Foam rollers have become quite fashionable over the last few years and for good reason. Foam rollers allow you to massage yourself easily and cheaply. You can carry them in your bag and use them on almost any surface, including the wall.

Foam Rollers

They come in two types: solid foam, with various surface treads and ones with a plastic inner core and an outer foam surface. They are easy to carry and use and provide a perfect post-match/training cool down. I highly recommend you try one a few times, you should notice the difference in a few days. No for my confession: I don’t like them. I find them awkward to use, although I do see and feel the benefit. I have an alternative which I will tell you about another time, but just because I don’t like them doesn’t mean you won’t. Essentially, you roll your body over and around them and your body weight provides the pressure for the massage. They can work the legs, back, shoulders and arms. I’m pretty sure you local gym already uses them, so try and check them out.

The second bounce is often used in squash to talk about where you want the ball to land but why is it so important? Let’s start with some questions.

Why Is The Second Bounce In Squash So Important?

Where do you need to be before the ball bounces?No where. You don’t need to be anywhere at that point. Where do you need to be on the first bounce?No where. You don’t need to be anywhere at that point. Where do you need to be just after the first bounce?No where. You don’t need to be anywhere at that point. Where do you need to be just before the second bounce?You NEED to be near the ball. This is your last chance to hit. If you miss this chance, you have lost the rally and therefore the point. Okay, I may have laboured the point, but the second bounce gives the player the maximum time to get to the ball. Players general leave the ball until the last moment to hit. “Why rush when I can take my time, right?” With regard to a straight drive, you are generally trying to make the second bounce in the back wall nick (the join between the floor and the wall). If the second bounce is too, short you could be giving your opponent an easy shot. If the second bounce is too deep, you could be making it easy for your opponent. Remember, deep second bounces just come back off the back wall. Of course, this is all quite hypothetical because it is very rare that we see a perfect second bounce land in the nick. But why is that? Well, because your opponent knows that if they leave it, it will be harder to retrieve, so that hit it before it gets there. Ideally, you would be hitting it a little longer so that the opponent wants to leave it come off the back wall but then realizes that is going to be harder and has to rush. What all this is doing is putting minute amounts of pressure on your opponent. Over time, this pressure gets too much and…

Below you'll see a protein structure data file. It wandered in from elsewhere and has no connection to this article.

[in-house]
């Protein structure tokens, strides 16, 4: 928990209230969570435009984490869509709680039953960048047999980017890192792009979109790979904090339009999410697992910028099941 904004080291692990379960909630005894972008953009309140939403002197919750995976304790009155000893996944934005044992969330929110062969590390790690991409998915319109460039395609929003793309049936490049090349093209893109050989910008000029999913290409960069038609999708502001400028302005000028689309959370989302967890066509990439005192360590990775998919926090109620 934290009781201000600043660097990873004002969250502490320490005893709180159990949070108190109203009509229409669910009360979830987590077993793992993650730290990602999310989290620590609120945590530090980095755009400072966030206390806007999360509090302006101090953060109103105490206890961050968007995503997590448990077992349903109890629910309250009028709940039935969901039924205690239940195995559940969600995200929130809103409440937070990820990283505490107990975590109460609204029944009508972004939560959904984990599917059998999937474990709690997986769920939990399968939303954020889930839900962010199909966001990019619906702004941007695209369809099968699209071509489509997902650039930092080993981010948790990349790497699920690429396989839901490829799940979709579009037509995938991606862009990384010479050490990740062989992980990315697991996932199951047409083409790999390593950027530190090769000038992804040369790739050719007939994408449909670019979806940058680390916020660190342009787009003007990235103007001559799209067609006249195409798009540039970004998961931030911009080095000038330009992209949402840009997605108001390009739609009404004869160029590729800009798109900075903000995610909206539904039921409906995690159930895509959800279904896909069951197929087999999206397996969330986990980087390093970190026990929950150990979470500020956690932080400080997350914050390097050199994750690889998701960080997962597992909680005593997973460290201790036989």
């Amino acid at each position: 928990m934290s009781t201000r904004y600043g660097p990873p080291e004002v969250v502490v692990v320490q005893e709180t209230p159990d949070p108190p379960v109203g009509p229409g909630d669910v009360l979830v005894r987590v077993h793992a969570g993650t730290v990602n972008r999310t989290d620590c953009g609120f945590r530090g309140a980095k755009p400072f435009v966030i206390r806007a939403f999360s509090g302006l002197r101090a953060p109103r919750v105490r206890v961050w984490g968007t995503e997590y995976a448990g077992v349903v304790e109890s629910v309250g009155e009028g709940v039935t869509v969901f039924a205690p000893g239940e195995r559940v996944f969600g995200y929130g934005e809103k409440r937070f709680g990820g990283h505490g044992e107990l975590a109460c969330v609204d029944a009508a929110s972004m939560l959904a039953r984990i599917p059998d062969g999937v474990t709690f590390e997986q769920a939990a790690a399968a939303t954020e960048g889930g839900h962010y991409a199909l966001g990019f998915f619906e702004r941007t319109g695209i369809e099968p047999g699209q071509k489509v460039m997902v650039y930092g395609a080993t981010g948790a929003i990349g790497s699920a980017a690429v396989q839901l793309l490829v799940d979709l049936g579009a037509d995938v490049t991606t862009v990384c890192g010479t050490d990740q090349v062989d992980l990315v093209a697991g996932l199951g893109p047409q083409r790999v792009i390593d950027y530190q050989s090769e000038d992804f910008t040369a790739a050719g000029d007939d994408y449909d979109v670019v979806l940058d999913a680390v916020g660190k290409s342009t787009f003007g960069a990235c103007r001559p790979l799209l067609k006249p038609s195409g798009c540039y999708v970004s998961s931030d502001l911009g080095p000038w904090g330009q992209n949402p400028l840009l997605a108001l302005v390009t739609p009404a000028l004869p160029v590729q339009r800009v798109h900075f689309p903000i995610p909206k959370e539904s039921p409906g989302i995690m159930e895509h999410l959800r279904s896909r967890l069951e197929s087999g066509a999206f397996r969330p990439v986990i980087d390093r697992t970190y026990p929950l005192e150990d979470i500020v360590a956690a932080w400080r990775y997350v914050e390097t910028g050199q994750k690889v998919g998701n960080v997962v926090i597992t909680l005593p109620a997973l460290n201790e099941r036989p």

Just a quick idea today. Slight changes in demeanor can affect how people respond to you and how you feel within yourself.

Head Up and Shoulders Back

Don’t lean over with your arms on your knees. This shows your opponent you are tired. No matter how tired you get, keep your head up and your shoulders back. This will give the impression of strength, both mental and physical. There is also the metaphorical meaning of letting your head drop or having your head down, signifying acceptance of defeat. Keeping your head up displays a willingness to face your troubles. Show strength – feel strong.

For this article, I am writing about fitness work, not playing practice. Training with a partner is one of the easiest ways to increase your fitness level.

Train With A Partner But Not All The Time

It helps in 3 main ways: Consistency – Not missing sessions because somebody is waiting for you. Work Level – You always work harder when somebody is next to you doing the same thing, or shouting at you to do one more rep! Quality – Having somebody watch what you are doing, even if they are doing it themselves means they can sometimes see any incorrect technique. I advocate training partners but not all the time. At least some of your training should be alone. Squash is a solitary sport. We have our opponent to play against and that drives us to greater heights but when it comes down to it we are alone on court. Alone, but with the training behind us. However, if we only ever train with somebody, when we are about to give up during a match we become accustomed to expecting a “push from our partner” but it won’t come. Yes, we might hear them from the balcony but like boxers we are alone in the ring/court. Training alone is tough but it make us mentally stronger. That slight reduction in work load compared to training with a partner is worth it in my eyes for the extra grit you develop.